The dentist came by on the 31st of July, on his regular tour of WA to check up on some of the horses. Horse dentistry is a very specialised field and quite a difficult process as you would imagine. The horses have to be sedated to keep them relaxed and still enough to carry out any filing that may be required. The dentist listens to the heart beat of each horse before sedating them to check that they’re in good health.
When he listened to Devon’s heart he noticed a very weak beat, meaning he couldn’t use the sedative and couldn’t carry out any work. We know that Devon is quite old and, in Alan’s words, “we should consider every day a blessing”. It is suspected that Omar has sand in his stomach, the low grumbling sound coming from the stethoscope indicates, which could lead to colic if not treated. For now, psyllium husk and paraffin oil are being added to his hard feed to help move it along. Lakota’s teeth were perfect, remarked the dentist – no work needed there. Gideon has put on 10kg which is a good thing. The dentist will be back early next year to check on the rest of the herd.
Like many things when it comes to domesticated horses, being kept in a paddock away from their natural environment means that horses lose the ability to do their own dental work. In the wild, their diet would be more varied and include coarse forage and minerals, and they’d be grinding their teeth more often, which would help to wear down their teeth as needed. Since most commercially-available horse feed is predominantly softer grains we have to help them out a bit. Leaving their teeth unchecked can negatively impact the horses health and wellbeing.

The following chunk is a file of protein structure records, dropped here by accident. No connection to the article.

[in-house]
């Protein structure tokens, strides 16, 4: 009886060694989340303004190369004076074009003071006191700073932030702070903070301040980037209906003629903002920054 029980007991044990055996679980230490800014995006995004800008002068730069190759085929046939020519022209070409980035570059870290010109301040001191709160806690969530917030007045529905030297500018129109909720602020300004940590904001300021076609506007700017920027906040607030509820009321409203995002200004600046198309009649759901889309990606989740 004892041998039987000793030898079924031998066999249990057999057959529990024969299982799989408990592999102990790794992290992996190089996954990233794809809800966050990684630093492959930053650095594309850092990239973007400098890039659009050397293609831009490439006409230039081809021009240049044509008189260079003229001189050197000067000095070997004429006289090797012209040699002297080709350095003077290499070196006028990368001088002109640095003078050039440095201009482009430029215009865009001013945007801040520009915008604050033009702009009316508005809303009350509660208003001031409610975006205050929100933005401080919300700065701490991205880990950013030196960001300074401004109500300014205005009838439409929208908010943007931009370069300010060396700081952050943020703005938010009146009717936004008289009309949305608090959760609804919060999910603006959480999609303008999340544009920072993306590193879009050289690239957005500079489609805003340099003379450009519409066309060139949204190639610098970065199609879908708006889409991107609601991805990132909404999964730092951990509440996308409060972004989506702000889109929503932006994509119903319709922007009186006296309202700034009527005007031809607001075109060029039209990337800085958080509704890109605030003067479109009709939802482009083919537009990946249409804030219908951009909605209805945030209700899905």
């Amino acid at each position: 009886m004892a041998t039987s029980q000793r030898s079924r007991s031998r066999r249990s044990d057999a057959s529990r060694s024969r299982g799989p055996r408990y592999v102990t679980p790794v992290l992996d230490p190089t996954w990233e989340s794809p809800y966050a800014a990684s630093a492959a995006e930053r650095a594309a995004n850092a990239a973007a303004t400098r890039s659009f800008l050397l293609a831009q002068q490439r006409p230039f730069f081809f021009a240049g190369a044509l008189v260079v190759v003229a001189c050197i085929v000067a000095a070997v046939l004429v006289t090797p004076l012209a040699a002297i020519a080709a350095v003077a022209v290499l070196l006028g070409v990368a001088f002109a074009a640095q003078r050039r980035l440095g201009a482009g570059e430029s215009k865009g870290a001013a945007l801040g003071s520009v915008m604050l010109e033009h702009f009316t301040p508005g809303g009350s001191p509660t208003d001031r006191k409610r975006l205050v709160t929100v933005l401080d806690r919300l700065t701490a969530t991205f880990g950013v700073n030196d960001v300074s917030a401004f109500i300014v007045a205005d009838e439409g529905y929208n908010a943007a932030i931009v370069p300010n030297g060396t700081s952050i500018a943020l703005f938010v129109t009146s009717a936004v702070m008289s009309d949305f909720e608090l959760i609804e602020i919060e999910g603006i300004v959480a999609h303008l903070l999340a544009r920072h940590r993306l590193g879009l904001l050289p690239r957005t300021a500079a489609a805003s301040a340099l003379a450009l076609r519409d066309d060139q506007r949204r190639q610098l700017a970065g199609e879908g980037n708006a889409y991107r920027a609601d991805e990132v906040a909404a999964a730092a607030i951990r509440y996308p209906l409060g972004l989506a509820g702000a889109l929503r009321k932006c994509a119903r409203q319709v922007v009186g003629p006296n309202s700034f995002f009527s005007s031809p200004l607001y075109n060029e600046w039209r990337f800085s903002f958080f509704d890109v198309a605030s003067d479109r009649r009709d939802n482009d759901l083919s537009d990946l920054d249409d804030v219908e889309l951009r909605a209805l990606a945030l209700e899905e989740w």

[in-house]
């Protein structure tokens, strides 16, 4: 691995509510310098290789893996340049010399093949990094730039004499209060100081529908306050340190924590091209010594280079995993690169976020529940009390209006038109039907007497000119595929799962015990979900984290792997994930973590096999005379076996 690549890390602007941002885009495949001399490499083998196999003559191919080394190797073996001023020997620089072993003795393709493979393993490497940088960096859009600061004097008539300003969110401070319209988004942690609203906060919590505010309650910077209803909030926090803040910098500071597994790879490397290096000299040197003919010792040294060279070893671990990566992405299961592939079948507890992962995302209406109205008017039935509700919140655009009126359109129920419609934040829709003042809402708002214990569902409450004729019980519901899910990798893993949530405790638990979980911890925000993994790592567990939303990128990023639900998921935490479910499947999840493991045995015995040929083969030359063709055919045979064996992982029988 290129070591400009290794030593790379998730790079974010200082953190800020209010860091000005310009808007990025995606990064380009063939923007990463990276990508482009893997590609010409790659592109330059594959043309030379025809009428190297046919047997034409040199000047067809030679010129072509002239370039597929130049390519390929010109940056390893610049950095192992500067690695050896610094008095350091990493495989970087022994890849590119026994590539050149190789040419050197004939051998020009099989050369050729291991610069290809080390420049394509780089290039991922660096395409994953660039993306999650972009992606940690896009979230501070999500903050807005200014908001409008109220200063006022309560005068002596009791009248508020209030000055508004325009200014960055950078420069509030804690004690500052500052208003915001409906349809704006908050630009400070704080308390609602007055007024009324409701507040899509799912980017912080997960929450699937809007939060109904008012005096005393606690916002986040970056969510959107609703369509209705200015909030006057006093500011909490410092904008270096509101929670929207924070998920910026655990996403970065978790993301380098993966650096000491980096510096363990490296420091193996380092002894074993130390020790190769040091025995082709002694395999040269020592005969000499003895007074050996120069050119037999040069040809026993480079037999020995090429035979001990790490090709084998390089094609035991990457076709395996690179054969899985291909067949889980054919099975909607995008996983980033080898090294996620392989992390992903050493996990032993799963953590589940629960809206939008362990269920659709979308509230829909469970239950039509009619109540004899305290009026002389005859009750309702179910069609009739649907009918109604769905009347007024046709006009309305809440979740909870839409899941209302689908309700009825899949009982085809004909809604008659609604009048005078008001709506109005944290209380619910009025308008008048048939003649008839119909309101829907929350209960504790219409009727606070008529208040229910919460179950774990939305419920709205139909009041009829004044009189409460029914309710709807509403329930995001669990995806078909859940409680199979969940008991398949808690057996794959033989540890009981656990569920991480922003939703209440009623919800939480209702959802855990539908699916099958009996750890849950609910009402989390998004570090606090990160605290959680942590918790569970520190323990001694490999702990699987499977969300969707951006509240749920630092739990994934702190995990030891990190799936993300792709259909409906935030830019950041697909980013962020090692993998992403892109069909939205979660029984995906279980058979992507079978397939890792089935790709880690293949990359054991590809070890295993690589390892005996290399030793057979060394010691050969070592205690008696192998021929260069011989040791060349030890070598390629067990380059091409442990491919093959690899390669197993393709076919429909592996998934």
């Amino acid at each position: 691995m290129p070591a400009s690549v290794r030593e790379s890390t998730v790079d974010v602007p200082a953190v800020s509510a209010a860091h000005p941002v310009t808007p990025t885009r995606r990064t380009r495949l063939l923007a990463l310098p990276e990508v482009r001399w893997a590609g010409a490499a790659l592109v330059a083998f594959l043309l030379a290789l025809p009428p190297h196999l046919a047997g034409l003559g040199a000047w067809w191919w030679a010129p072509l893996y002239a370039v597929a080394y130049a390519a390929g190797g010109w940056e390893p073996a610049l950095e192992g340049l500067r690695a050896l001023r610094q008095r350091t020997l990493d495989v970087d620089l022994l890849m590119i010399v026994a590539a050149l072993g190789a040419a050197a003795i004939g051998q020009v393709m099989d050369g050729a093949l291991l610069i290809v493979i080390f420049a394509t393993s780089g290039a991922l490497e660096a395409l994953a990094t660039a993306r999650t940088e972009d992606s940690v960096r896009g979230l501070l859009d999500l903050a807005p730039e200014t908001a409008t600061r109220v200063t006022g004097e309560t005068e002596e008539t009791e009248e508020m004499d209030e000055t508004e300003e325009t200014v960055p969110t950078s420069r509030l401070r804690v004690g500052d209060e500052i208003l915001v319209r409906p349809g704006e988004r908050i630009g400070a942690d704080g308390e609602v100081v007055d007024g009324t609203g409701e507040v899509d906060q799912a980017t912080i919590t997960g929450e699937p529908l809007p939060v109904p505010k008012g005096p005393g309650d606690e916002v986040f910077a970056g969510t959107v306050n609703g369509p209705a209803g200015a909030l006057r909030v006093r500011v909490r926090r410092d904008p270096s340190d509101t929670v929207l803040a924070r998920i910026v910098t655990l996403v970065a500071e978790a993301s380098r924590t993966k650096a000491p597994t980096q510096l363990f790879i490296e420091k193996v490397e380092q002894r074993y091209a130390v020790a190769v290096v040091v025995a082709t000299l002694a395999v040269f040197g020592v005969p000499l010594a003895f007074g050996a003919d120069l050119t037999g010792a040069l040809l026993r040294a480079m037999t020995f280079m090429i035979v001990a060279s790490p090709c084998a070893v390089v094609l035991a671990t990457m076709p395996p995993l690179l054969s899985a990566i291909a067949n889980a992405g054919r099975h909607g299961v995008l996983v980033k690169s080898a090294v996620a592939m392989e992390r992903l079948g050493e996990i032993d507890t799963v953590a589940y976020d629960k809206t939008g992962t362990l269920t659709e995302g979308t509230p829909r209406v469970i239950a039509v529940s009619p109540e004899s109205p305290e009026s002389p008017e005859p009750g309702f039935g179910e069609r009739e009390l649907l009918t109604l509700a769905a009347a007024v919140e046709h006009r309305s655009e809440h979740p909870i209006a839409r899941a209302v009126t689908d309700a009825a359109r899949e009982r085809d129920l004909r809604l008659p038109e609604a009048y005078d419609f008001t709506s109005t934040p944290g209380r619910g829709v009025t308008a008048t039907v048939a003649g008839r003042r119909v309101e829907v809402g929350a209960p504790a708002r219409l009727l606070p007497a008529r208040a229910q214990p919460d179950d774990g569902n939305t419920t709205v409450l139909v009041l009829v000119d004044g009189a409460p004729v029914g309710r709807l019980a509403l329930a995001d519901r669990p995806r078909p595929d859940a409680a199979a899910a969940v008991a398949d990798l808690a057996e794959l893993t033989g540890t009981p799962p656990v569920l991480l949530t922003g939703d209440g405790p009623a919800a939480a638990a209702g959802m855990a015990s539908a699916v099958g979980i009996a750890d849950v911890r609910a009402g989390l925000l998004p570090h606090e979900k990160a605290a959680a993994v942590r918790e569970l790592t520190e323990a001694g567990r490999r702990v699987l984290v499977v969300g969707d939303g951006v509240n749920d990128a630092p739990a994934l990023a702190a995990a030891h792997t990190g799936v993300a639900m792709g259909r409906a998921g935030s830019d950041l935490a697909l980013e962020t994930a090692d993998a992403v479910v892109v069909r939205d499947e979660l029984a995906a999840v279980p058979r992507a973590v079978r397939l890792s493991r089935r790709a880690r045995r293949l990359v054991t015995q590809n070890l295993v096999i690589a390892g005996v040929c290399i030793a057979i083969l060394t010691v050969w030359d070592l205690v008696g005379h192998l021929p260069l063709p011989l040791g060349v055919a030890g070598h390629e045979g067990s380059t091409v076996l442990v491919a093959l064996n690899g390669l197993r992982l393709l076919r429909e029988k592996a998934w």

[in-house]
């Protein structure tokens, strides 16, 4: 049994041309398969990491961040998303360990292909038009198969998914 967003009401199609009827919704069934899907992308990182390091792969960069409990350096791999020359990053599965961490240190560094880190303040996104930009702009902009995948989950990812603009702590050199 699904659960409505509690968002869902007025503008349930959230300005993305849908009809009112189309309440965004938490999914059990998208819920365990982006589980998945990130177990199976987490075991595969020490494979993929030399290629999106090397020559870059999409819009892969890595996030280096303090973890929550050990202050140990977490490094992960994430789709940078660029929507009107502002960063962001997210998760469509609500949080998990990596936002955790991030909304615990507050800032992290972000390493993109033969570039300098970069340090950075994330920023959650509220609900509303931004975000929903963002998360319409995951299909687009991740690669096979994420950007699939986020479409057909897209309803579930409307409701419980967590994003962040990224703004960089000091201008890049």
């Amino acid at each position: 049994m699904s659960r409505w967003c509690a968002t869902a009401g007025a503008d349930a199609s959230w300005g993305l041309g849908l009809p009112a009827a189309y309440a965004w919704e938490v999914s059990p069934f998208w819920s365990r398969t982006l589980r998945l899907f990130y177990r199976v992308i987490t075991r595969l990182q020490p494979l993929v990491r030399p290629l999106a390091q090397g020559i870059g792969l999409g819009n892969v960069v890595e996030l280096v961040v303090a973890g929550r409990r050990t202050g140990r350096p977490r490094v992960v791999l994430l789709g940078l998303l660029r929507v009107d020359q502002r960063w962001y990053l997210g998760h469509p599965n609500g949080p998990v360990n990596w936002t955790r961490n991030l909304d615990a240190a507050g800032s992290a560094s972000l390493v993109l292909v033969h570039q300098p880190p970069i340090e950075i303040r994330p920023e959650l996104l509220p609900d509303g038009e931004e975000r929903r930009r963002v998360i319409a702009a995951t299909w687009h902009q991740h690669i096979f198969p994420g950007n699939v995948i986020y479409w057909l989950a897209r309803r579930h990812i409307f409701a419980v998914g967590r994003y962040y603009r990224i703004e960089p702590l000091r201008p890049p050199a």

The feed room is well stocked with the fortnightly cost for feed coming in at a little over $800.
Some of you may have noticed that we have been having some issues with Go Fund me as of late. It turns out that Go Fund Me changed the company they use to process payments. Unfortunately for us, and probably others, we lost the ability to receive donations for a few weeks. Everything is back to normal now though! We apologise if you were impacted by the fumble, we certainly were.
You may notice now that at the top of the page, below the photo of Alan and Irish, that it says “Alan Gent is organising this fundraiser on behalf of Bridging Communities.” Bridging Communities is the charity organisation that makes it possible for Calan to collect donations for the horses. Because Calan Horse Sanctuary is not a charity or a registered not-for-profit, we require a very special relationship with a charity – an auspice agreement – to raise funds.
For the last 2 years, Bridging Communities has been receiving the donations and forwarding 100% of them on to Alan who then reports back with how the money has been spent. This arrangement adds an extra level of complexity but also greater transparency and accountability for the donations that you make. Alan takes this very seriously and can account for every cent spent caring for the horses.
James McDonald, on behalf of Alan Gent and Calan Horse Sanctuary